4K ULTRA HD BLU-RAY REVIEW:
Street Date 1/3/23;
Box Office $167.87 million;
$34.98 DVD, $39.98 Blu-ray, $49.98 UHD BD;
Rated ‘PG-13’ for sequences of strong violence, intense action, and some language.
Stars Dwayne Johnson, Aldis Hodge, Noah Centineo, Sarah Shahi, Marwan Kenzari, Quintessa Swindell, Bodhi Sabongui, Pierce Brosnan.
Turmoil surrounding the DC Comics film franchise put Black Adam in an unenviable position. On the one hand, it has the baggage of being connected to a cinematic universe many fans aren’t satisfied with. On the other, it was released just before creative changes at the studio fueled speculation that the whole franchise would be rebooted, which isn’t exactly an incentive for the remaining fans of the DC universe to rush out to see it.
The film was a passion project for star Dwayne Johnson, who said Black Adam was his favorite character growing up.
In the comics, Black Adam was the arch-enemy of Shazam — a malevolent force from ancient times whose powers derive from the same magic as Shazam. In more recent times he has been depicted as less of an all-out supervillain and more of an antihero. His existence is alluded to in the 2019 Shazam movie, though he doesn’t make a full-fledged appearance.
Black Adam’s own film thus depicts his origins as the champion of the fictional Middle East nation of Kahndaq, which in ancient times was ruled by a tyrant who enslaved his people to mine for a powerful ore. The Council of Wizards sought a hero of the people to imbue with their powers, but they were instead corrupted by Teth-Adam (Johnson), who used them to seek revenge against those who wronged him. As punishment, Adam was imprisoned by the wizards within the Rock of Eternity.
In the present day, 5,000 years later, Kahndaq is controlled by a criminal conglomerate known as Intergang, which similarly exploits the nation’s resources in search of the legendary Crown of Sabbac, which would give them untold power. A group of resistance fighters led by Adrianna Tomaz (Sarah Shahi) hopes to find the crown first to keep it from falling into the wrong hands, but in doing so end up freeing Adam from his tomb and unleashing him upon the modern world.
As a safeguard, Amanda Waller (Viola Davis) from some of the other DC films enlists members of the Justice Society to neutralize Adam. The team is led by Hawkman (Aldis Hodge), whose cinematic depiction is something of a combination of Marvel’s Falcon, Thor and Iron Man; Doctor Fate (Pierce Brosnan), who is basically DC’s version of Doctor Strange, but also has visions of people’s futures; Atom Smasher (Noah Centineo), the Ant-Man equivalent who can grow very large; and Cyclone (Quinessa Swindell), who can manipulate wind not unlike the X-Men’s Storm.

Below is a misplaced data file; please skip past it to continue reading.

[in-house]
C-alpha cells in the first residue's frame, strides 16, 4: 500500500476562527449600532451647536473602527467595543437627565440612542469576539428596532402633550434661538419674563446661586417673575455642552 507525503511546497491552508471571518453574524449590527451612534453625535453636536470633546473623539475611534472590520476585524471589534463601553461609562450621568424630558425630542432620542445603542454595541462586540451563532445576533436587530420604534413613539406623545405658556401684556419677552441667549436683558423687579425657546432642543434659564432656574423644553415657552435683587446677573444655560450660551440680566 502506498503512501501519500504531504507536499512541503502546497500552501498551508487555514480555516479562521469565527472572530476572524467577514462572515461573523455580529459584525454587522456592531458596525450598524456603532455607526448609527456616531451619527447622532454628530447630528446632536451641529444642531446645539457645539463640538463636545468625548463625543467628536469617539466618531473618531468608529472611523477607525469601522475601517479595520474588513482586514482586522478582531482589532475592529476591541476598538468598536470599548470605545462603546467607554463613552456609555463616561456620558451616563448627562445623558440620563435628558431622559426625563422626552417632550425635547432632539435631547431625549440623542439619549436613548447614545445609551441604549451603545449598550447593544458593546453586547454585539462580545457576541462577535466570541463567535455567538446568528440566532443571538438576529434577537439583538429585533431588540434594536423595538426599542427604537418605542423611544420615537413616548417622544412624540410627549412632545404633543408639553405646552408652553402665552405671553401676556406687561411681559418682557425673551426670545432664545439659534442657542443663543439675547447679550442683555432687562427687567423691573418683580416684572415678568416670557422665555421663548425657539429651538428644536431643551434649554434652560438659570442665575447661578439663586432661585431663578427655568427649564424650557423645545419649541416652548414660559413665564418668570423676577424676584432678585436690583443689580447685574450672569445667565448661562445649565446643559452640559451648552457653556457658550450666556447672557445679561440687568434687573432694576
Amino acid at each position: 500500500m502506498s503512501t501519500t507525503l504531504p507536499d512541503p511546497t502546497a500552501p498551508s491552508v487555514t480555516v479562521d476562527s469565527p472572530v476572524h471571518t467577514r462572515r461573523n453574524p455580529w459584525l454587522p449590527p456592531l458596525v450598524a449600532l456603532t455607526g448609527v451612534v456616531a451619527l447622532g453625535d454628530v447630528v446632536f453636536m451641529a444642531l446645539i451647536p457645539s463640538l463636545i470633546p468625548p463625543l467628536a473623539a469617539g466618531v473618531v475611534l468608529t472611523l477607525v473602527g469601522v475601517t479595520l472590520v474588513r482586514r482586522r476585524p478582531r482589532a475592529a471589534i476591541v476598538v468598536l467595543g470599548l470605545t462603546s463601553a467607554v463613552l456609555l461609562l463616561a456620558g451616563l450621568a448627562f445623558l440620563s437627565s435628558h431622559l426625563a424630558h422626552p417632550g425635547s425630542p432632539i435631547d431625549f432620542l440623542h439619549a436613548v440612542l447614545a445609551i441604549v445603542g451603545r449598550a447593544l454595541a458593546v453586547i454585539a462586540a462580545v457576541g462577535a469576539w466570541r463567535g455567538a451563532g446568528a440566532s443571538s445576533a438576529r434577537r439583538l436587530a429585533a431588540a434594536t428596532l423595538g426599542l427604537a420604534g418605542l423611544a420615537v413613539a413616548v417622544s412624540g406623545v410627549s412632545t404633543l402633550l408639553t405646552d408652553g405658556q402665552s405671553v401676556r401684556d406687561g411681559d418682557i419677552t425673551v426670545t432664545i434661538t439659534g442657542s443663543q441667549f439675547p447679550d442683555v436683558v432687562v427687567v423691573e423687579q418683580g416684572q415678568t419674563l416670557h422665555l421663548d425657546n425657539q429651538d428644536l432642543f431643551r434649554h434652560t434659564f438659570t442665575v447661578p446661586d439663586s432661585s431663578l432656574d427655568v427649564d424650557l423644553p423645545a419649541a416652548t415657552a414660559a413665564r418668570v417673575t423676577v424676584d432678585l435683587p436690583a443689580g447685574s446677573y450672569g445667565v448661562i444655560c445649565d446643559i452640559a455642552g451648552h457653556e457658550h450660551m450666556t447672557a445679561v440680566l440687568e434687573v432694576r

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Adrianna and her son, Amon (Bodhi Sabongui), want to help Adam rid their country of Intergang, putting them in conflict with the Justice Society, who claim Adam’s power is too dangerous. Meanwhile, agents of Intergang plot to steal back the crown to unleash the powers of the ancient demons that can defeat Adam.
So, the set-up is a bit similar to 1999’s The Mummy, though Adam’s personality is much more complex. Seeing Adam acclimate to modern technology is amusing, especially as Amon tries to tutor him in how to be a superhero (complete with a coming up with a catch-phrase). On the other hand, Adam’s instinct to kill his enemies first and ask questions later cause quite a bit of friction with the Justice Society.
Stylistically, director Jaume Collet-Serra imbues the film’s confrontations with the sensibilities of a spaghetti western, a conscious choice he discusses in the bonus materials. The film also benefits from the undercurrents of a flashback structure that tells the parallel story of Adam in both ancient and modern times, representing thematically how the meaning and interpretation of historical artifacts can be misconstrued.
The film maintains its distance from the Shazam side of the DC franchise, aside from the fact that their powers derive from the same source (and Djimon Hounsou reprises his role as the wizard who guards over the magic). This also means several characters say the word “Shazam” to activate the powers, which makes it a bit weird that no one would mention that being the name of another superhero (particularly Amon, who has a sizeable collection of superhero merchandise, including a Shazam action figure). But it would probably be a bit less confusing if the hero known as Shazam were still allowed to go by his original moniker from the 1940s, Captain Marvel, before rights issues involving the ownership of different comic book companies made that name the purview of Marvel Comics.
Still, as its own standalone movie, Black Adam is a slick-looking adventure with a lot of delicious visual effects that stay true to their comic book influences. Most of the supporting characters arrive with exposition-heavy explanations of their powers, hinting at complex backstories that make them seem like they wandered in from other movies that were never made. And that ultimately is what Black Adam feels like — an addendum to the larger DC franchise cobbled together from components of other characters’ stories. It’s entertaining for what it is, making it disappointing to think there won’t be much follow-through on the story points it establishes.
The Blu-ray includes more than 70 minutes of behind-the-scenes materials, in the form of 10 separate featurettes covering everything from the history of the characters, to the development of the film, and the design of the costumes, sets and visual effects. In the 4K combo pack, the extras can be found only on the regular Blu-ray.